I’m finally starting to dig myself out from under the backlog produced by two very full weeks of gaming. I’ve got a few things that I’m going to be writing about over the next several days, but I’m starting with my thoughts on Gamma World after finally getting to run it. Twice, as it turned out.
You may recall that I ran the Gamma World Game Day for Imagine Games. That was on Saturday. On Sunday, I decided I had too little energy to do the prep work necessary for the next Storm Point installment that evening, so I ran the Gamma World Game Day adventure again, for my Storm Point group. I think it was very useful to run the same adventure twice, with completely different people, and totally different mutants. It illuminated some interesting things about the game.
First off, everyone at the Game Day had a lot of fun, and enjoyed the game. At the Sunday game, it wasn’t as successful, primarily because I was pretty burnt out after running games on Thursday, Friday, and Saturday, and it left me distracted and testy ((As my players will attest. Sorry again, guys.)). Still, it wasn’t a complete wash – I think the game went fine, it just didn’t show itself off to best effect because of my mental state.
The Game Day crowd was a table of four, and I almost killed them all in the first encounter. And again in the last encounter ((For the record, the other group playing did wipe in the final encounter.)). The middle encounter turned out to be a cakewalk, even with the addition of some sentrybots from the other table ((This is how that happened. In the middle of the fight with the Klickies in the underground parking garage, the GM from the other table comes over with a handful of sentrybot standees and big grin. A couple of the players from that table are behind him. He says, “One of the players just teleported these sentrybots five miles in a random direction. I’ve decided they end up on your table.” My players kind of chuckled, and then I said, “Sounds good,” and started setting up the standees. I did it mainly to see the look on their faces. And it was worth it. And yes, I did make them fight the sentrybots and the Klickies at the same time.)). On the other hand, the Sunday game was a table of six, and they pretty much walked through the entire adventure, except for a few close calls in the final encounter.
Now, I’ve said before that the mortality rate in Gamma World is pretty daunting, and may be a barrier to longterm campaign play. What these two run-throughs of the same adventure taught me is that the mortality rate skews a fair bit based on a number of factors. I was surprised that it wasn’t the size of the group that seemed to have the greatest impact; it was the types of mutants.
The first encounter in the Game Day adventure includes a pretty powerful monster – a blood bird swarm. This is a level 4 soldier, with a damaging radioactive aura, in addition to some pretty nasty attacks ((To be fair, most of the monsters in Gamma World have some pretty nasty attacks. Genghis Tangh and his hoop barbarian are truly frightening when they get rolling.)), and it was responsible for doing the most damage to the Game Day group. On the other hand, they were no problem for the Sunday group. Why? Because two of the Sunday group had a Radioactive origin ((We wound up with a few doubles in the groups. At first, this surprised me, but then I realized it’s another example of the Birthday Problem with a smaller set of possible options.)), and were therefor immune to the damaging aura.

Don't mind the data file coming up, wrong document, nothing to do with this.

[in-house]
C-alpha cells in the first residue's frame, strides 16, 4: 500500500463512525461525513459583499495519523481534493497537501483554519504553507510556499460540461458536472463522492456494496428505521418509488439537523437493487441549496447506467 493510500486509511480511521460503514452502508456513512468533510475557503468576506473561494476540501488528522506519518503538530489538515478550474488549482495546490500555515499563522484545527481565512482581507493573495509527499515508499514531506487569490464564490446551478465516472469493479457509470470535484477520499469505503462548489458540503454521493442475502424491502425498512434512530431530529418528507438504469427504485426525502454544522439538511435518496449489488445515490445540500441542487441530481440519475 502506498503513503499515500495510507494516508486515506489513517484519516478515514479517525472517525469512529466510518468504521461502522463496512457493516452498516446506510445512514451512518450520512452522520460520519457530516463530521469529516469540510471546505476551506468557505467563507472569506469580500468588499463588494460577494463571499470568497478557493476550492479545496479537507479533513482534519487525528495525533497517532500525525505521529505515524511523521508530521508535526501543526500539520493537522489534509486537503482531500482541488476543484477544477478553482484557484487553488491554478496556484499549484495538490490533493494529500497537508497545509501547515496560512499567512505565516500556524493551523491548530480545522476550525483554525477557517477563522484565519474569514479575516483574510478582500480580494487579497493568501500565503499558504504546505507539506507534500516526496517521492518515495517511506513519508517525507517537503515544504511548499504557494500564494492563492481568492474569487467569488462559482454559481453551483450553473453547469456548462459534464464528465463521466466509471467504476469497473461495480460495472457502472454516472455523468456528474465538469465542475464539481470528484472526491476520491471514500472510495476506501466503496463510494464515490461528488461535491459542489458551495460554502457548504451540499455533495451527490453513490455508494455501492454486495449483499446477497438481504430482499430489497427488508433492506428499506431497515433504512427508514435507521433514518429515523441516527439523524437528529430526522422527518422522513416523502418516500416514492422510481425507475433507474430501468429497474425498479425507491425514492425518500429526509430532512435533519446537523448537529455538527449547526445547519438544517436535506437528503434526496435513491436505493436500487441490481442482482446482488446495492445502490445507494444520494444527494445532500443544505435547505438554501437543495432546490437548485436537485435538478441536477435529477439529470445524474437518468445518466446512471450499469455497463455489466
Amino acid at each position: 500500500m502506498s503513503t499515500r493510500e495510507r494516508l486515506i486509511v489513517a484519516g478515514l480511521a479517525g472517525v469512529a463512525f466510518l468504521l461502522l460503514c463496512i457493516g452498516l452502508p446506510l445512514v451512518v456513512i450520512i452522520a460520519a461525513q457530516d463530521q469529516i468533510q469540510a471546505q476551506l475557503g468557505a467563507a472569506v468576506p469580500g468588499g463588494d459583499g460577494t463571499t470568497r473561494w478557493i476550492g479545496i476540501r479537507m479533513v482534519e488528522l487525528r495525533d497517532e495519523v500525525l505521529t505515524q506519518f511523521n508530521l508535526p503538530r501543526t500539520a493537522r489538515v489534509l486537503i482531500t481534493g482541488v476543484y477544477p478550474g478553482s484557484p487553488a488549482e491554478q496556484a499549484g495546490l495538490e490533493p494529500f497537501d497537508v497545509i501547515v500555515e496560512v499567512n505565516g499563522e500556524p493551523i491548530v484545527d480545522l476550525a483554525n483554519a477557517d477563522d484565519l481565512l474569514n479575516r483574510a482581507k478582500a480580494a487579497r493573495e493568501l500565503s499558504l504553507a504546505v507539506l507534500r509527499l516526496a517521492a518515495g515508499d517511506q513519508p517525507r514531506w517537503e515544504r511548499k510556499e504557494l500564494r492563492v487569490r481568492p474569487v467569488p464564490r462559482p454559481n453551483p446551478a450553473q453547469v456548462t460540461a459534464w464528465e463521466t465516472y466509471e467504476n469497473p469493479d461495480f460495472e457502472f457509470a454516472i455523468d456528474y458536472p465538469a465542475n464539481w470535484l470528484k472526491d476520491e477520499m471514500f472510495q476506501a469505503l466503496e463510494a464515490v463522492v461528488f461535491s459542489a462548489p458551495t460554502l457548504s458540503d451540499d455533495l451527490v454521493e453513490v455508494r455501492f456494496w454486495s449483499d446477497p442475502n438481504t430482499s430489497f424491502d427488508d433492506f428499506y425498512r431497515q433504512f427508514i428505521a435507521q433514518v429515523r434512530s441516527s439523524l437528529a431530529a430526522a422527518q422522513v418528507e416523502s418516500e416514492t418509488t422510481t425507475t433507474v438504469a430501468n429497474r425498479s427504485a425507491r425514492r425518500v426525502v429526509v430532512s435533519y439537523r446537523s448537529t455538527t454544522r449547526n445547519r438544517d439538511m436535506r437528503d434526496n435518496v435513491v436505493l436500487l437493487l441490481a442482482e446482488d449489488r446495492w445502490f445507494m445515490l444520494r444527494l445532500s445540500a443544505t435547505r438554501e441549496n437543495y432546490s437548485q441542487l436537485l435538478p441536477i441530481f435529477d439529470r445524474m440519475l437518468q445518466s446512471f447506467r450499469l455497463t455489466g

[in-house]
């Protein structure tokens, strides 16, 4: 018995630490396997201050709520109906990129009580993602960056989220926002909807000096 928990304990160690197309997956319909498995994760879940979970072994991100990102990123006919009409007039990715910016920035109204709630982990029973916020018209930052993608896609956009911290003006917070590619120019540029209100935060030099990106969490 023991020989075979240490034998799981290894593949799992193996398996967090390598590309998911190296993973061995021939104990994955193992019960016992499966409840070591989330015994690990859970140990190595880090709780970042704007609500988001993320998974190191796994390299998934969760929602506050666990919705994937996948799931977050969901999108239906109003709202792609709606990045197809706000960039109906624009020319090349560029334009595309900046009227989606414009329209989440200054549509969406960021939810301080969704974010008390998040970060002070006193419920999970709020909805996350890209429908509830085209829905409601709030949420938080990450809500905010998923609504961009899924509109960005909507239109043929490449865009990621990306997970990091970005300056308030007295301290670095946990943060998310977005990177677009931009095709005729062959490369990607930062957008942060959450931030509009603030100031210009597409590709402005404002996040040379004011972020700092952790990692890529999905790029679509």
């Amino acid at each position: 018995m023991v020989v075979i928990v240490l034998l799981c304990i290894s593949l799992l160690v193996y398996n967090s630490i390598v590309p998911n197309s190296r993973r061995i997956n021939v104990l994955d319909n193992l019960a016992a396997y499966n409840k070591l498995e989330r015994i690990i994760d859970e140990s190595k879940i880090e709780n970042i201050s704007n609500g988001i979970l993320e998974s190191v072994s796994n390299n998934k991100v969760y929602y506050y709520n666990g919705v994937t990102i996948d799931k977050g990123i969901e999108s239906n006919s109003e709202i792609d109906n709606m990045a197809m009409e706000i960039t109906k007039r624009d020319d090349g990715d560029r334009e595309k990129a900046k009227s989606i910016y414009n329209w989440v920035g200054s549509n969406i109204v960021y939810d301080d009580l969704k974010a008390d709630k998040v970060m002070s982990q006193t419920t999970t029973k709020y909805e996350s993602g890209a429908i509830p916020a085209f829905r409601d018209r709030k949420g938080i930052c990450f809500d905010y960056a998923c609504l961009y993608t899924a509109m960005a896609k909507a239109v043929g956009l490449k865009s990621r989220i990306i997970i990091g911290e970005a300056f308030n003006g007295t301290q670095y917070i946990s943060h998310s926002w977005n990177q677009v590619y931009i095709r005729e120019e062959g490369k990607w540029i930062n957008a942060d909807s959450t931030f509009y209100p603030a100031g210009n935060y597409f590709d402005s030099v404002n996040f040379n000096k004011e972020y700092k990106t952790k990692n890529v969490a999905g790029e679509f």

Given the random character generation method, and the random Alpha Mutations, this means that it can be trickier to judge an appropriate encounter absent the knowledge of the player characters. Not necessarily a bad thing, but something you need to be aware of if you’re designing your own adventures.
Another interesting thing I noticed in the game is that the players, even those who were skeptical about the card-based system and the rapidly changing powers and tech, really got into the whole random draw thing. It was like a mini-lottery every encounter, with all the anticipation, exaltation, and disappointment you could ask for. And the fact that rolling a 1 meant Alpha Flux, players who drew crappy mutations for the situation kept trying stuff on their turns, hoping for that 1. It made for a very dynamic, interesting game.
I still don’t think that the game is designed to make things easy for longterm campaign play, but I have a better feel for it now, and some basic ideas of how to go about tweaking it to make it work a little better for that. If I were going to run a full campaign – which I would never do ((This is an in-joke. My players get it.)) – here’s what I would change:
- Allow the player to pick at least one of his or her origins.
- Use an ability array instead of random rolls to complete the other abilities.
- Allow the player to pick his or her third trained skill.
- Give each character 10 extra hit points at 1st level.
- Change the Alpha Mutation mechanic in one of two ways:
- Reduce the frequency of Alpha Mutation change, either to every extended rest or to only when there is Alpha Flux, OR
- Build a themed deck of powers for each character.
The only other factor that might need to be addressed is the silliness factor, and that can be handled through play style and the choices players and GMs make for character types, monster types, and adventures.
So, in short, yay Gamma World. We’re probably going to revisit it in the Storm Point group as a bit of a vacation between Heroic and Paragon tiers. I’m looking forward to it.